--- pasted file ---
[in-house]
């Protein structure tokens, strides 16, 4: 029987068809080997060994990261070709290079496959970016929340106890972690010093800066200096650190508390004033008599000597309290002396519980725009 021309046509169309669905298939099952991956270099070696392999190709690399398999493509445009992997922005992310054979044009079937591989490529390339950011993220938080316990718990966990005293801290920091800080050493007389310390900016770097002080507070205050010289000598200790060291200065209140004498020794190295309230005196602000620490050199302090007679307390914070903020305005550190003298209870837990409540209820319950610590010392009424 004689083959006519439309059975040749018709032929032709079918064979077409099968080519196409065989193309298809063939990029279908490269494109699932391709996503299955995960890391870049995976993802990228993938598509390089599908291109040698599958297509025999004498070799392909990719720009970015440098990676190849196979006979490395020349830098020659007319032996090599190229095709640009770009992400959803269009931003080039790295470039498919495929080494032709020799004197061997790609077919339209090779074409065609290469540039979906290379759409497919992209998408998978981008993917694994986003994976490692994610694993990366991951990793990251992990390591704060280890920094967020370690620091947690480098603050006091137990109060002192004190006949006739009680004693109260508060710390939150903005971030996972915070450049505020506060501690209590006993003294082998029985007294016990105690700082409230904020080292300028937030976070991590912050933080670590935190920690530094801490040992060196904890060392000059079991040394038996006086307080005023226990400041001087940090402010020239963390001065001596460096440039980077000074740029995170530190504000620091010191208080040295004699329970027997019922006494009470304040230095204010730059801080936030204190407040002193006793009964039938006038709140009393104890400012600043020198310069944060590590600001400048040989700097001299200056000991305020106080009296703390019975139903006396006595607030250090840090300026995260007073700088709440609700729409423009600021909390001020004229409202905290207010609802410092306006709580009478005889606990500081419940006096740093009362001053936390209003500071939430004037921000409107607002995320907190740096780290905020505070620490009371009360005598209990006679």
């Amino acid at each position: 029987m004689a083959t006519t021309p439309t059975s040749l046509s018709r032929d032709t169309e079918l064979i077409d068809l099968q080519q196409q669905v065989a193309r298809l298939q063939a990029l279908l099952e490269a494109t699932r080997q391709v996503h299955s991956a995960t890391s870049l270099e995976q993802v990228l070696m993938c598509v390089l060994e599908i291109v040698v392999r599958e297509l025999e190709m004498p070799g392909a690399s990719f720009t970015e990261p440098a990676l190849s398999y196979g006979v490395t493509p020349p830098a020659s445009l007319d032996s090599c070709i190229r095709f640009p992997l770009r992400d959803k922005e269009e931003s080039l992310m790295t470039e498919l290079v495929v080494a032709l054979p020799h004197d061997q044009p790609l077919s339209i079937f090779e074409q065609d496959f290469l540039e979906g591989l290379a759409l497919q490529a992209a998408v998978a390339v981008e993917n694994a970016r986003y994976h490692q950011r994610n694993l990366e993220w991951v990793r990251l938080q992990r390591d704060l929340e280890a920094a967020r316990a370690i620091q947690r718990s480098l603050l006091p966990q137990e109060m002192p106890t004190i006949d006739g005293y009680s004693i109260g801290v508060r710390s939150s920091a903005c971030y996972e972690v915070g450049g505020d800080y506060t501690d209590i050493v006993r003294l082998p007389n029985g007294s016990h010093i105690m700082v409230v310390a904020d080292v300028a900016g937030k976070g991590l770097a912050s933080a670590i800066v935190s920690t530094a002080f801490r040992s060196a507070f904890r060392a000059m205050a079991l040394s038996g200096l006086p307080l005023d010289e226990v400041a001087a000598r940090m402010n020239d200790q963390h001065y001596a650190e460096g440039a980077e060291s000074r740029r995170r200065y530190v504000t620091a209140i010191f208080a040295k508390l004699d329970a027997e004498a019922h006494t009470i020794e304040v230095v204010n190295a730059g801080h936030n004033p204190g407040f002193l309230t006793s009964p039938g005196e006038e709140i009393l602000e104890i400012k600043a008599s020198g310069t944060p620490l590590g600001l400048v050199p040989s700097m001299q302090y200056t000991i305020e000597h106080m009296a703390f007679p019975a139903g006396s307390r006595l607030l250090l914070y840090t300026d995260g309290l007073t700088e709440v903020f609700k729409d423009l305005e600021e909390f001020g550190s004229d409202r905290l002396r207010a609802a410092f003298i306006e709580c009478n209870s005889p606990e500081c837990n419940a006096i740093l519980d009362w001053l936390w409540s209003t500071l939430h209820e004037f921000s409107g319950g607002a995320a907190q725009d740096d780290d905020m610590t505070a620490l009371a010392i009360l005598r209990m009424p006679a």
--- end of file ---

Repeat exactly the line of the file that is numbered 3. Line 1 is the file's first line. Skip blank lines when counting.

């Amino acid at each position: 029987m004689a083959t006519t021309p439309t059975s040749l046509s018709r032929d032709t169309e079918l064979i077409d068809l099968q080519q196409q669905v065989a193309r298809l298939q063939a990029l279908l099952e490269a494109t699932r080997q391709v996503h299955s991956a995960t890391s870049l270099e995976q993802v990228l070696m993938c598509v390089l060994e599908i291109v040698v392999r599958e297509l025999e190709m004498p070799g392909a690399s990719f720009t970015e990261p440098a990676l190849s398999y196979g006979v490395t493509p020349p830098a020659s445009l007319d032996s090599c070709i190229r095709f640009p992997l770009r992400d959803k922005e269009e931003s080039l992310m790295t470039e498919l290079v495929v080494a032709l054979p020799h004197d061997q044009p790609l077919s339209i079937f090779e074409q065609d496959f290469l540039e979906g591989l290379a759409l497919q490529a992209a998408v998978a390339v981008e993917n694994a970016r986003y994976h490692q950011r994610n694993l990366e993220w991951v990793r990251l938080q992990r390591d704060l929340e280890a920094a967020r316990a370690i620091q947690r718990s480098l603050l006091p966990q137990e109060m002192p106890t004190i006949d006739g005293y009680s004693i109260g801290v508060r710390s939150s920091a903005c971030y996972e972690v915070g450049g505020d800080y506060t501690d209590i050493v006993r003294l082998p007389n029985g007294s016990h010093i105690m700082v409230v310390a904020d080292v300028a900016g937030k976070g991590l770097a912050s933080a670590i800066v935190s920690t530094a002080f801490r040992s060196a507070f904890r060392a000059m205050a079991l040394s038996g200096l006086p307080l005023d010289e226990v400041a001087a000598r940090m402010n020239d200790q963390h001065y001596a650190e460096g440039a980077e060291s000074r740029r995170r200065y530190v504000t620091a209140i010191f208080a040295k508390l004699d329970a027997e004498a019922h006494t009470i020794e304040v230095v204010n190295a730059g801080h936030n004033p204190g407040f002193l309230t006793s009964p039938g005196e006038e709140i009393l602000e104890i400012k600043a008599s020198g310069t944060p620490l590590g600001l400048v050199p040989s700097m001299q302090y200056t000991i305020e000597h106080m009296a703390f007679p019975a139903g006396s307390r006595l607030l250090l914070y840090t300026d995260g309290l007073t700088e709440v903020f609700k729409d423009l305005e600021e909390f001020g550190s004229d409202r905290l002396r207010a609802a410092f003298i306006e709580c009478n209870s005889p606990e500081c837990n419940a006096i740093l519980d009362w001053l936390w409540s209003t500071l939430h209820e004037f921000s409107g319950g607002a995320a907190q725009d740096d780290d905020m610590t505070a620490l009371a010392i009360l005598r209990m009424p006679a």